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What makes cooking Ayurvedic?

You are probably thinking about Indian food, lentils and lots of spices.

Yes, it is about all of this, however cooking ayurvedically is also much more than this.

The first principle for me has to be cooking with love

As we know, food absorbs the energies around us, so if we are cooking with a bad temper, the food will absorb those energies. How much better to pour in love to be absorbed by those you are cooking for. In many Hindu houses, people will put a deity of their choice on their stove top as a way to bless the food that is being cooked. Blessing our food with a simple grace, prayer or chant also helps to increase the absorption, nourishment and balancing powers of the meal we are about to consume.

Ayurveda speaks a lot about balance, within and without

Cooking ayurvedically supports us in restoring and maintaining balance in our body systems, our constitution, our energy and emotions through balancing the doshas—our constitutional makeup.

As you may know, we all have three doshas within us, namely vata, pitta and kapha. At conception, most of us inherit two dominant doshas that we call our prakruti. However, the ratio of the doshas changes throughout the seasons, months, weeks, days and even within the hour. That’s why Ayurveda highlights the importance of eating according to how you are feeling to balance our doshas.

How do we do that, you might ask?

Eating to balance the doshas

The doshas, like everything in our universe, are made up of the five elements—ether, air, fire, earth and water.

Vata is composed of ether and air. Ether, being space, is all the space within and between our body systems. Air is movement, and governs our respiratory system, joint movement and basically anything that requires movement in the body. We balance vata by grounding air and space, bringing in the opposite qualities of earth and water, such as by:

  • eating root vegetables

  • using good quality oils and fats in our food (yes, I said fats!)

  • walking barefoot

Pitta is mostly fire and a little water, the fiery element within us, governing metabolic processes, transformation, especially the digestion. Also associated with vision and the blood. We balance pitta with cooling activities and diet, including:

  • using cooling herbs like mint, fresh coriander and aloe vera juice

  • cooking with sweet spices like cardamom and saffron

  • walking under the stars by moonlight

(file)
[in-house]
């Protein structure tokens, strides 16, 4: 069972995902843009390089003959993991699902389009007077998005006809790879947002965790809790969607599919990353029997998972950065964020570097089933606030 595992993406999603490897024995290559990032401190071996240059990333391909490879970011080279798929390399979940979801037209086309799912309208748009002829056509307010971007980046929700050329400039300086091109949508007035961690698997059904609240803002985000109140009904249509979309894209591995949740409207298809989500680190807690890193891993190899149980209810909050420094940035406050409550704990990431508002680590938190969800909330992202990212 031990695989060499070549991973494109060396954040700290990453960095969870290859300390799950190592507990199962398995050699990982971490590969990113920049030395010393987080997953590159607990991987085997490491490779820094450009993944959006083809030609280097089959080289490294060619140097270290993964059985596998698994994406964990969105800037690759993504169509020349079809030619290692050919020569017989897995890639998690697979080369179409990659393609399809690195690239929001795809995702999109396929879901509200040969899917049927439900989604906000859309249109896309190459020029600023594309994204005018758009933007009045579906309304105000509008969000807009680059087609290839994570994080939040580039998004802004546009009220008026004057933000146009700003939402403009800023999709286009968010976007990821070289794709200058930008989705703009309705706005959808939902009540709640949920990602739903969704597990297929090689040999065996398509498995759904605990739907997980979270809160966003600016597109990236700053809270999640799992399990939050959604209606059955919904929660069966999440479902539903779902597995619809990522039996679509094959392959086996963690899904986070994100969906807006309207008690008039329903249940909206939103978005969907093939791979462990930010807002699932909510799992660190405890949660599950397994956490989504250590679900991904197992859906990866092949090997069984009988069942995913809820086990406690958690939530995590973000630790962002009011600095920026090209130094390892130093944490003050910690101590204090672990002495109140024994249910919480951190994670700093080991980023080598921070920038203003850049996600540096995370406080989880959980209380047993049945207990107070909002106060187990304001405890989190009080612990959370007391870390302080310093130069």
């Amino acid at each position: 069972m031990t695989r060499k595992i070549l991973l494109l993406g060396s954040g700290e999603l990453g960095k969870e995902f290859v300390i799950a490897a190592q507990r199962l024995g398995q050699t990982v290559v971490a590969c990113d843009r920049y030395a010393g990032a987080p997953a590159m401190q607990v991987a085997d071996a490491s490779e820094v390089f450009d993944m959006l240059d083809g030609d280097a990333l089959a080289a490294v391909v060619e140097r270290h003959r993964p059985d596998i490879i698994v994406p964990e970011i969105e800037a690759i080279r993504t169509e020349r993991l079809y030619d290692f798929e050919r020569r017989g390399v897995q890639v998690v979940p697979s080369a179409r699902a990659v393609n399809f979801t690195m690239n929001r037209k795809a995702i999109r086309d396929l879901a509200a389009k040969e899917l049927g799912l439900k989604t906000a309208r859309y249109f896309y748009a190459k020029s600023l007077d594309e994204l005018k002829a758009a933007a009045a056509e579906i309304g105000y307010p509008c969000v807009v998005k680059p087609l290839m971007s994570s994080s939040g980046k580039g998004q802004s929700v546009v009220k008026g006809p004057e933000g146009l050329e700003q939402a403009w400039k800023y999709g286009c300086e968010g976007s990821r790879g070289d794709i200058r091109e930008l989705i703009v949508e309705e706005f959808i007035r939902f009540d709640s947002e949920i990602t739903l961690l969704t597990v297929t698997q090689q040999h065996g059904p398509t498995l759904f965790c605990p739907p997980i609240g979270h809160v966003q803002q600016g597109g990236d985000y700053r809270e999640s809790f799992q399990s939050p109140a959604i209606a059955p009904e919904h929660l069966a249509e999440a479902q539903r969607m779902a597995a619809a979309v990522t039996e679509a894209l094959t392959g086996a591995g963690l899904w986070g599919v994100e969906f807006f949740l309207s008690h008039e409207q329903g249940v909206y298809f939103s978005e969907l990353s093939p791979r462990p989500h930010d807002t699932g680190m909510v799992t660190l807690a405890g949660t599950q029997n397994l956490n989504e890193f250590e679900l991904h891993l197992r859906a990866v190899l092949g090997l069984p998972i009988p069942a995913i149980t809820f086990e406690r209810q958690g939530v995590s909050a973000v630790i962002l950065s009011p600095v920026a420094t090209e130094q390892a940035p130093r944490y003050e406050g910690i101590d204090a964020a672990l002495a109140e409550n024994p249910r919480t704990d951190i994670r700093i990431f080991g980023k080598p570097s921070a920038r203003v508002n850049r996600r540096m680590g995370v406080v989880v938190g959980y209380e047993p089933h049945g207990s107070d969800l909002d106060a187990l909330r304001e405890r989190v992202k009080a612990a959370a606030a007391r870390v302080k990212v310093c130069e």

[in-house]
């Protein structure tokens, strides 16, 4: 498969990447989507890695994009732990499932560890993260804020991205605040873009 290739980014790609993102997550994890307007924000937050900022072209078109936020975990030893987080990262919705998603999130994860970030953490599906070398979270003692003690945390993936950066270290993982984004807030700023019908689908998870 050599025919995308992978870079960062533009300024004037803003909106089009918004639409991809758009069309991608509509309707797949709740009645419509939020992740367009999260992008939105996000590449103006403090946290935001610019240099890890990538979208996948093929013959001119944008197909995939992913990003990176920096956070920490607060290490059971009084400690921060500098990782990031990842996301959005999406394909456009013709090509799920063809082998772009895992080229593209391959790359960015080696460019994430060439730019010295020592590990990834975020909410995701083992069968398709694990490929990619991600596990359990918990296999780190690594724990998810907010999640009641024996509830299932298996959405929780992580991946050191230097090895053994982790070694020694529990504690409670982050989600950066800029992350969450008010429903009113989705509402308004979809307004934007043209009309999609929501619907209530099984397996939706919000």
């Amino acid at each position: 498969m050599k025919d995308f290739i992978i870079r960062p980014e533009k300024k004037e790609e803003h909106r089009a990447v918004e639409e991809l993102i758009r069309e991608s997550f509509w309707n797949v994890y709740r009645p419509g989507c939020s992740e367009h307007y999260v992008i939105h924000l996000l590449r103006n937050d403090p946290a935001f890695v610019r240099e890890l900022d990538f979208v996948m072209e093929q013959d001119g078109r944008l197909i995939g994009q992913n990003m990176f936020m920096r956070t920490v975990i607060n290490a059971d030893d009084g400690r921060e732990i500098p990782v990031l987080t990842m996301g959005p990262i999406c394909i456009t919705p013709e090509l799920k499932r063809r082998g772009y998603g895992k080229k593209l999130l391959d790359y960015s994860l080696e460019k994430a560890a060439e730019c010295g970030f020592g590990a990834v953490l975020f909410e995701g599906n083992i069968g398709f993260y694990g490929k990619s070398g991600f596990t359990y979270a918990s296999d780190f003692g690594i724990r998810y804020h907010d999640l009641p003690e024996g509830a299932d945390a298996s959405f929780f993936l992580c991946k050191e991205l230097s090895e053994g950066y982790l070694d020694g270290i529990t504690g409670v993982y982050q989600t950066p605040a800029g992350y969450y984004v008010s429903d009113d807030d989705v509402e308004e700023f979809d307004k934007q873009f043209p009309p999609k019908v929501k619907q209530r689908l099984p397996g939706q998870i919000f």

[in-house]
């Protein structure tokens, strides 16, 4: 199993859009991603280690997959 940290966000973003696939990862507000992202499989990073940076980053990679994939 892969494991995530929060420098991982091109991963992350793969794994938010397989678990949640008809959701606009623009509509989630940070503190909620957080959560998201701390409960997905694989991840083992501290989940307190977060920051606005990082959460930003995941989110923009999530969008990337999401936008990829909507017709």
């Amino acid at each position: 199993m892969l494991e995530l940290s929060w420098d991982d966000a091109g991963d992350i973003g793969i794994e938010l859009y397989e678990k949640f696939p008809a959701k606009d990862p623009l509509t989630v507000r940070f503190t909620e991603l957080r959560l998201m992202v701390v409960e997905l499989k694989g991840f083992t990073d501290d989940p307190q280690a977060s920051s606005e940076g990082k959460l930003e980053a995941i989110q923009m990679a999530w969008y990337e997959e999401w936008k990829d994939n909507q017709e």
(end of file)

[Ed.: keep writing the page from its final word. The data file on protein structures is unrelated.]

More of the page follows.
Kapha is composed of earth and water. The earth element shows up as the structural parts of the body like muscle, fat and bones. The water element is all the fluids: mucous, digestive fluids, lymph and saliva. To balance kapha we lighten up heaviness and warm cold wetness by:

  • eating light foods

  • cooking with warming spices like ginger, cinnamon, black pepper

  • moving more dynamically

Ayurveda speaks about cooking to support longevity

Ayurveda translates as the wisdom of life, where ayur is life and veda is wisdom. Previously we discussed eating the right food for your doshas to help balance your body and mind.

Other other simple tips to cook ayurvedically are:

  • cooking with whole foods, instead of processed, refined foods

  • using seasonal and local produce as nature provides

  • eating in alignment with the daily and seasonal cycles

Fun fact: Our digestive fire is the strongest in the middle of the day when the sun is at its highest. That’s why Ayurveda recommends eating the main protein meal at lunch time.

Is this something you can implement in your daily routine?

Ayurveda suggests cooking in ways that support your agni

A strong agni, digestive fire, will keep the ama, undigested residues, and the doctor away. Cooking ayurvedically can help you keep your agni burning brightly. We do that by cooking food in ways that can nourish you at all levels:

  • eat well-cooked, easier-to-digest, warm foods, instead of raw food, which takes more time and energy to digest and dampens the agni

  • avoid heavy, fatty foods and cold drinks—they also dampen your digestive fire

  • ask yourself how you feel after a heavy, fried meal

  • use gentle warming spices like ginger, black pepper, cumin, coriander and mustard seeds. Tip: To release the benefits and fragrance of spices, gently sizzle them in a good oil (ghee, coconut oil, rice bran oil) before adding your other ingredients.

Ayurvedic wisdom gives us useful tips to help improve our cooking experience while supporting our digestive fire.

Which ayurvedic tip will you take into your daily life?

Shweta Bajee, June 2023

If you’d like a practical experience of cooking ayurvedically...

come and join us for a fun day in the kitchen …

Mouli, Greg and the Dru Ayurveda team

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